The ESCO Business ModelAn energy service company (ESCO) is an engineering oriented business that provides a broad range of energy solutions including installation and management. The ESCO provides an in-depth analysis of the property, designs an energy efficient solution, installs the required elements and maintains the system to ensure energy savings during the payback period. The savings in energy costs is often used to pay back the capital investment of the project over a 5 to 20 year period. If the project does not provide savings or ROI, the ESCO is often responsible for paying the difference.
A variation of this commercial-scale ESCO is being developed by regional governments. California, for instance, has passed AB811, legislation that allows municipalities to offer residents the opportunity to fund energy projects such as new heating and air conditioning systems with the funds applied to the property itself -- not the individual's personal account. The loan is then paid for as an addition to the property taxes.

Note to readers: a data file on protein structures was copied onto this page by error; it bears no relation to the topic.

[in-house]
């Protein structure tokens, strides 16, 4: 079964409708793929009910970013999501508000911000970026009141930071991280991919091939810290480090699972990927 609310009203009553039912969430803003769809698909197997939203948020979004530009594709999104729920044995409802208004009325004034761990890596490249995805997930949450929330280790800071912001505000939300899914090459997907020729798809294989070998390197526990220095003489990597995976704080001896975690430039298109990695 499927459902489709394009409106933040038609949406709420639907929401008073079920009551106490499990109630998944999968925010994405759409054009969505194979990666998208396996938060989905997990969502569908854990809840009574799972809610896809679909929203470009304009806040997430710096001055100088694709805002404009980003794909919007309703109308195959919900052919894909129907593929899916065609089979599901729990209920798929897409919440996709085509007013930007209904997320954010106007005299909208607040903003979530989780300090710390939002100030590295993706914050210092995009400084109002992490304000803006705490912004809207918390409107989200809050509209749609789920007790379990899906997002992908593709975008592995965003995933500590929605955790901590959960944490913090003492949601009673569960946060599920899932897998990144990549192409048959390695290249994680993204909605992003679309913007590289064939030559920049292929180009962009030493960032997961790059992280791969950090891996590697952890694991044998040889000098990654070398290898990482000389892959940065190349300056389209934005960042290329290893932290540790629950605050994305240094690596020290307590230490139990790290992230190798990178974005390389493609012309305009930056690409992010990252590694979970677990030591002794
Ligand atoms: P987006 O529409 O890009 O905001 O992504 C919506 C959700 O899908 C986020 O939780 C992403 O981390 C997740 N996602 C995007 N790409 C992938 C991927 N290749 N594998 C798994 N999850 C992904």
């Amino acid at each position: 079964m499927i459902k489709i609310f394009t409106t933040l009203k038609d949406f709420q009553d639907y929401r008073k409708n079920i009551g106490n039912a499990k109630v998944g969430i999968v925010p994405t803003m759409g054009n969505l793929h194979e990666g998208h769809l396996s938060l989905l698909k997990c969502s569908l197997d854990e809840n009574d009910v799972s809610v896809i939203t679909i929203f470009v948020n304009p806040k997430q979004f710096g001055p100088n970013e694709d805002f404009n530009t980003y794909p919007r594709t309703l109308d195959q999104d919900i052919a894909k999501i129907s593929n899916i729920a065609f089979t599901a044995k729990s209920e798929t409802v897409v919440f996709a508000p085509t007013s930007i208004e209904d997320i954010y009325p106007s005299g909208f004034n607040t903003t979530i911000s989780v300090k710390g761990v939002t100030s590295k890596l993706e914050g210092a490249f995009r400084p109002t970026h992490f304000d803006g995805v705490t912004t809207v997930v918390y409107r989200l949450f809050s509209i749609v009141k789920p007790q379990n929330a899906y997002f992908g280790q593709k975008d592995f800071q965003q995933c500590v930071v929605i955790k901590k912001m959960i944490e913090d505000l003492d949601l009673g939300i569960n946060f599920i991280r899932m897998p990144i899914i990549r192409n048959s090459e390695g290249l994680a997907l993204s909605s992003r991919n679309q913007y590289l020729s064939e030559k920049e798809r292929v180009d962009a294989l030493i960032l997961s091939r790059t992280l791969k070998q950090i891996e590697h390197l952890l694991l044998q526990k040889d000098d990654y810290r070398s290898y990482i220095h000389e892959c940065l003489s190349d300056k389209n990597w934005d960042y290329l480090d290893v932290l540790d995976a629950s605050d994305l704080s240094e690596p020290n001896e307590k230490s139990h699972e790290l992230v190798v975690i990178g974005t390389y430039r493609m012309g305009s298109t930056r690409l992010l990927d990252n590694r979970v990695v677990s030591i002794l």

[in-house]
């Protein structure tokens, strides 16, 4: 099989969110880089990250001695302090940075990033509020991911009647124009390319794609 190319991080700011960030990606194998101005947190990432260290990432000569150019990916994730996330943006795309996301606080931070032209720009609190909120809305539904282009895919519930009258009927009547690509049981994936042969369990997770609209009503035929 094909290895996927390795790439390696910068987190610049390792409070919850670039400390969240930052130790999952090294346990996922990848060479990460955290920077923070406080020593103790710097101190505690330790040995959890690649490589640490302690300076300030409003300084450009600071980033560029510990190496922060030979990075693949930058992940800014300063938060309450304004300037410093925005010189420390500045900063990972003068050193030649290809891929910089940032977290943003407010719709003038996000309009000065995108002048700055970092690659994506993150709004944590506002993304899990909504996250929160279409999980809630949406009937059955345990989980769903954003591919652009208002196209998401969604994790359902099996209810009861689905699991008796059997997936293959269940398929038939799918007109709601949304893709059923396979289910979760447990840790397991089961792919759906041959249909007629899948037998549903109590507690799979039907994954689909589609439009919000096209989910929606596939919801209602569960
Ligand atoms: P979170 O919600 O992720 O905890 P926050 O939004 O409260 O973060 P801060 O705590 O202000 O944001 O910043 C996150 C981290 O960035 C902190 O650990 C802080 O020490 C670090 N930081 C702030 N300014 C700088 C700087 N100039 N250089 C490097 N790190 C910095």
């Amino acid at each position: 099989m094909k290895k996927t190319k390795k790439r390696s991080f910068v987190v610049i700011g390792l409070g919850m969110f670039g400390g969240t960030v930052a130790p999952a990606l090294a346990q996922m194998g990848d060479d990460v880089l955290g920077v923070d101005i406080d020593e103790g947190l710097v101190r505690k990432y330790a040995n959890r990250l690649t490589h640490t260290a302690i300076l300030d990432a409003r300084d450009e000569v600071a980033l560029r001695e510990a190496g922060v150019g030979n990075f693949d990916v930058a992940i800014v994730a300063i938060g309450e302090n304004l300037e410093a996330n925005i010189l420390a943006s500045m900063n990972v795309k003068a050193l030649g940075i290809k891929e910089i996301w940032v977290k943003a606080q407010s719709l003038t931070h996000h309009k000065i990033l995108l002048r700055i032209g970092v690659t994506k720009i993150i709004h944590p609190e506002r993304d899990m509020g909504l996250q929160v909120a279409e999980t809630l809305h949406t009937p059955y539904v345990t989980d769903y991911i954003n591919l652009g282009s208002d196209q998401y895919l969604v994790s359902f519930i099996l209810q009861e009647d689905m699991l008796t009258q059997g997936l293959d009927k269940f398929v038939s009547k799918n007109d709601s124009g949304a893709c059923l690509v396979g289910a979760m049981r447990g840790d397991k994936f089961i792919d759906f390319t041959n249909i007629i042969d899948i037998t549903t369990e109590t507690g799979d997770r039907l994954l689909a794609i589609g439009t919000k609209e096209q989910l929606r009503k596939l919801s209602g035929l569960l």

It all started with Berkeley and the “Berkeley First Program.” A company called Renewable Funding developed a system for financing home solar energy systems and energy efficiency improvements by partnering with a city and adding the cost of the solar systems or improvements onto the homeowner’s property tax bill, amortized over twenty years.
The Massively Collaborative Global Business Model... or MicrofinanceThe Internet has become the tool to pull together "volunteers" to contribute content to global websites and blogs, to contribute ideas and innovations, to raise funds for micro-finance projects, etc.
The massive scope fits with the massively growing population.